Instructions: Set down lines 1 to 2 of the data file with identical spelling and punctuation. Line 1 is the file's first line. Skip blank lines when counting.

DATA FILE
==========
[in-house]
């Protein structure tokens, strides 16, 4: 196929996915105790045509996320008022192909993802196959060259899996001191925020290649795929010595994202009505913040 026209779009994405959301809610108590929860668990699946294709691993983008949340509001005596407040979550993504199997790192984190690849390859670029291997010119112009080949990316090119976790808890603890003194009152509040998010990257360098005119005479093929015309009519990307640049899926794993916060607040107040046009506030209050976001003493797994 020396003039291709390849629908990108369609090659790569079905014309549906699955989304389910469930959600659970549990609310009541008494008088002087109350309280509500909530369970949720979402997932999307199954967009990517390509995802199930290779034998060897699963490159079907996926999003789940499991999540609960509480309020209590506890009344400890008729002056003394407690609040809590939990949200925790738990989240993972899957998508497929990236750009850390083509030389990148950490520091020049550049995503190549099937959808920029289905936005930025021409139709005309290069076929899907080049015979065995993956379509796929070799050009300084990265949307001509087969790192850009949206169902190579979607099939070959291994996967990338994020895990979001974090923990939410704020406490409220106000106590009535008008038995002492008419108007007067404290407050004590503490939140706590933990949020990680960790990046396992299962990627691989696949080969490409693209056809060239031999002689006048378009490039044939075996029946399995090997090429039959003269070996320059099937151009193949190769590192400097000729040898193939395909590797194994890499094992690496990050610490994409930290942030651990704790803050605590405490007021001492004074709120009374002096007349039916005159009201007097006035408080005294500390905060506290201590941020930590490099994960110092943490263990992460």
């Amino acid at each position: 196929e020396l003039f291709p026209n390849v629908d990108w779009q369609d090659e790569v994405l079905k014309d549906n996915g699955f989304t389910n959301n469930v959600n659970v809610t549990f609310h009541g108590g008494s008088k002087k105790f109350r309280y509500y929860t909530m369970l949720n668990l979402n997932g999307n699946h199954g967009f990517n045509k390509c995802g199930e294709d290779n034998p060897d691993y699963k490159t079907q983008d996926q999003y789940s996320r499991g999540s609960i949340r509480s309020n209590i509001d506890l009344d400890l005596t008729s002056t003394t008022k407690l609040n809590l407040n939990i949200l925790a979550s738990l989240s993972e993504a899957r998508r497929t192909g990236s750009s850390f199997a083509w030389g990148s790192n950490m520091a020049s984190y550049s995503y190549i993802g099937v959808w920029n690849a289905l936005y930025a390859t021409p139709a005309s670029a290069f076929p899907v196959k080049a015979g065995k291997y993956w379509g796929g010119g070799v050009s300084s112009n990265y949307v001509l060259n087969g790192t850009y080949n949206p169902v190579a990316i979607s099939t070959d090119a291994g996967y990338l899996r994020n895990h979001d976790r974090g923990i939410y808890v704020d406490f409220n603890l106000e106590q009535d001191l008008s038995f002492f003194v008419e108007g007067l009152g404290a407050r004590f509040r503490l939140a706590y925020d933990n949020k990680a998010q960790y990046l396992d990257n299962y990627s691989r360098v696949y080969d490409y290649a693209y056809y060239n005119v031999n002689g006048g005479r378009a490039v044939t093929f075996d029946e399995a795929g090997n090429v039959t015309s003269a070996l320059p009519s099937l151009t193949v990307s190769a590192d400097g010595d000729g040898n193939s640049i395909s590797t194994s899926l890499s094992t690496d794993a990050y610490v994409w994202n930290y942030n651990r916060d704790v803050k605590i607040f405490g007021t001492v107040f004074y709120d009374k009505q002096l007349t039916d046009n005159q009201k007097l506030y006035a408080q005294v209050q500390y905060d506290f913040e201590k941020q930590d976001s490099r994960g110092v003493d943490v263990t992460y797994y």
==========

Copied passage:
[in-house]
């Protein structure tokens, strides 16, 4: 196929996915105790045509996320008022192909993802196959060259899996001191925020290649795929010595994202009505913040 026209779009994405959301809610108590929860668990699946294709691993983008949340509001005596407040979550993504199997790192984190690849390859670029291997010119112009080949990316090119976790808890603890003194009152509040998010990257360098005119005479093929015309009519990307640049899926794993916060607040107040046009506030209050976001003493797994 020396003039291709390849629908990108369609090659790569079905014309549906699955989304389910469930959600659970549990609310009541008494008088002087109350309280509500909530369970949720979402997932999307199954967009990517390509995802199930290779034998060897699963490159079907996926999003789940499991999540609960509480309020209590506890009344400890008729002056003394407690609040809590939990949200925790738990989240993972899957998508497929990236750009850390083509030389990148950490520091020049550049995503190549099937959808920029289905936005930025021409139709005309290069076929899907080049015979065995993956379509796929070799050009300084990265949307001509087969790192850009949206169902190579979607099939070959291994996967990338994020895990979001974090923990939410704020406490409220106000106590009535008008038995002492008419108007007067404290407050004590503490939140706590933990949020990680960790990046396992299962990627691989696949080969490409693209056809060239031999002689006048378009490039044939075996029946399995090997090429039959003269070996320059099937151009193949190769590192400097000729040898193939395909590797194994890499094992690496990050610490994409930290942030651990704790803050605590405490007021001492004074709120009374002096007349039916005159009201007097006035408080005294500390905060506290201590941020930590490099994960110092943490263990992460």